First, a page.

Today I visited the best public school in the district. A school so good that they brought in Singapore math. All but one of the teachers at the school had more than 10 years experience in teaching. All of them had classrooms that indicated they had some autonomy, despite the district's top-down insanity--the principal had hired professionals, treats them as professionals, and in return, they behave as professionals.
But they teach Reading Workshop and Writing Workshop. Today, visiting K and 1st grades, I spoke with some teachers. The K teacher explained that they'd been doing guided/leveled reading for a decade, and RW was just catching up to have curriculur content. He said he assessed kids with Fountas Pinnell twice a year, then broke up kids into 6 groups (for 22 kids). He worked with groups every *6* days, though later in the year, every 3 days.
The idea was that higher abled kids in reading could decode well past their comprehension, basically which I don't doubt. [My child] can decode anything, for example. But obviously can't comprehend everything. So the teacher spent that time trying to teach the upper ones (I didn't ask about the lower able readers) things like inference--what else could have happened, how events would have changed the ending, etc. He said with one kid who was reading at nth grade level he had the kid journal, and they swapped the journal every 2 days, trying to think more deeply about inferences in the comprehension.
My first thought was that in the hands of an excellent teacher, RW wouldn't be so bad. With enough nonfiction books teaching content, and enough interaction, this could be useful.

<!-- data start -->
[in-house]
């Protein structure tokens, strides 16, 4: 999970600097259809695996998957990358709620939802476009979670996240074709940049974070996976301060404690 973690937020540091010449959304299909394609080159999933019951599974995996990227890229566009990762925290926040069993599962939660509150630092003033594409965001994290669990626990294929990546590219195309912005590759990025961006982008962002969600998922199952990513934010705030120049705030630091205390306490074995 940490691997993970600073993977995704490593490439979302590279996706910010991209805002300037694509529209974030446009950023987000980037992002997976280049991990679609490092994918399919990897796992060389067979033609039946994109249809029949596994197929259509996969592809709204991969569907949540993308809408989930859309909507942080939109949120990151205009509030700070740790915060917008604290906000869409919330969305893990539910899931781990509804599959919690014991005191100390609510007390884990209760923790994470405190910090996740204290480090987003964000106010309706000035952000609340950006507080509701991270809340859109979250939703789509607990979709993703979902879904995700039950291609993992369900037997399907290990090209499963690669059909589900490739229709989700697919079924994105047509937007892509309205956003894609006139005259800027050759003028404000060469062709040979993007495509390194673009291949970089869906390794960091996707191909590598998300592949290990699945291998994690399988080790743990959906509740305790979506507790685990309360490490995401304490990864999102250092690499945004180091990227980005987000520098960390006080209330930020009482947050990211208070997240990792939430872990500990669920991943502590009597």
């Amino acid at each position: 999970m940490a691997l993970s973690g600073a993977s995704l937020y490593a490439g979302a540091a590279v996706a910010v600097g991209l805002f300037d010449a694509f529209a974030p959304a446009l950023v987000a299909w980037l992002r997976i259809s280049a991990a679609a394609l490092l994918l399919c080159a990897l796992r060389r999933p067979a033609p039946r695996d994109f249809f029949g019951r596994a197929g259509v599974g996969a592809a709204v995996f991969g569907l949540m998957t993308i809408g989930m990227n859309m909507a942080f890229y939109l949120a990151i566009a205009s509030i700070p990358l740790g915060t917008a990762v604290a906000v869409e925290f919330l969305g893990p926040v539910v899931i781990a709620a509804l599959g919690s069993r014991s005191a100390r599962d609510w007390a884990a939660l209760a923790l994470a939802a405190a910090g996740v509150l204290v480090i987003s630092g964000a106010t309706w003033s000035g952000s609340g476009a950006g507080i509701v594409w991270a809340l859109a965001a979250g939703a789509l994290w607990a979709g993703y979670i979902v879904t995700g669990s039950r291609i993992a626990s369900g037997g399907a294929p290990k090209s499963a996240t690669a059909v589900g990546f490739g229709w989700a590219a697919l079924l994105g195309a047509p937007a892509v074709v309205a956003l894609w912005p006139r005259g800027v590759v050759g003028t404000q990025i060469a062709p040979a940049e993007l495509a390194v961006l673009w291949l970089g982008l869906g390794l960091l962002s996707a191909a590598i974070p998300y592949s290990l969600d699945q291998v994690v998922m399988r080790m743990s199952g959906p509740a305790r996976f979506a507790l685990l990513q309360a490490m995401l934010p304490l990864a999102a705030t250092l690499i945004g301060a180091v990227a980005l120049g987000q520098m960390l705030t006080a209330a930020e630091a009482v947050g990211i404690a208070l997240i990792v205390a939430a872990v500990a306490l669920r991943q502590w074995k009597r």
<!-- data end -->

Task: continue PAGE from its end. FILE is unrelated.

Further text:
But my second thought was why do this now? Why not just wait until kids KNOW MORE STUFF to infer about? Why not wait until they are 8 or 9 and then ask about this stuff?
Third thought was that it reminded me of a comment in Martin Gardner's Annotated Alice (do you know that book? It's an annotated version of Alice in Wonderland, explaining the puzzles, puns, riddles, historical and mathematical references, etc.) Gardner wrote that he hoped his book would not be used to destroy children's interest in literature, as excerpts of it would be turned into such questions as "draw the chess board alice is walking on at the end of chapter 2. Is the white queen protected by the knight or not?" "Find five puns in the March Hare tea party about time." etc--wouldn't reading this way make reading miserable?
Then I looked at the WW stuff. and it was so dreary. They had taken a unit on Eric Carle and broken it down into the recognizable PATTERNS! "what's the pattern in the very hungry caterpillar?" "the days of the week" "what the pattern in Does a Kangaroo have a mother too?" "The pattern is the text "yes, an < animal > has a mother too, just like me and you."
Does this stuff just appeal to adults, and they have no idea how much kids hate it? Is it a boy thing to hate this stuff? [My son] would be excited he'd recognized the pattern, and then he'd be ready to move on, no discussion needed. It would take ten seconds, not 5 days. He'd rather be doing something.
I can imagine that RW and WW at least appear to make sense if a child is already a fluent reader. It must be impossible to become one, though, if you're doing this rather than learning to read.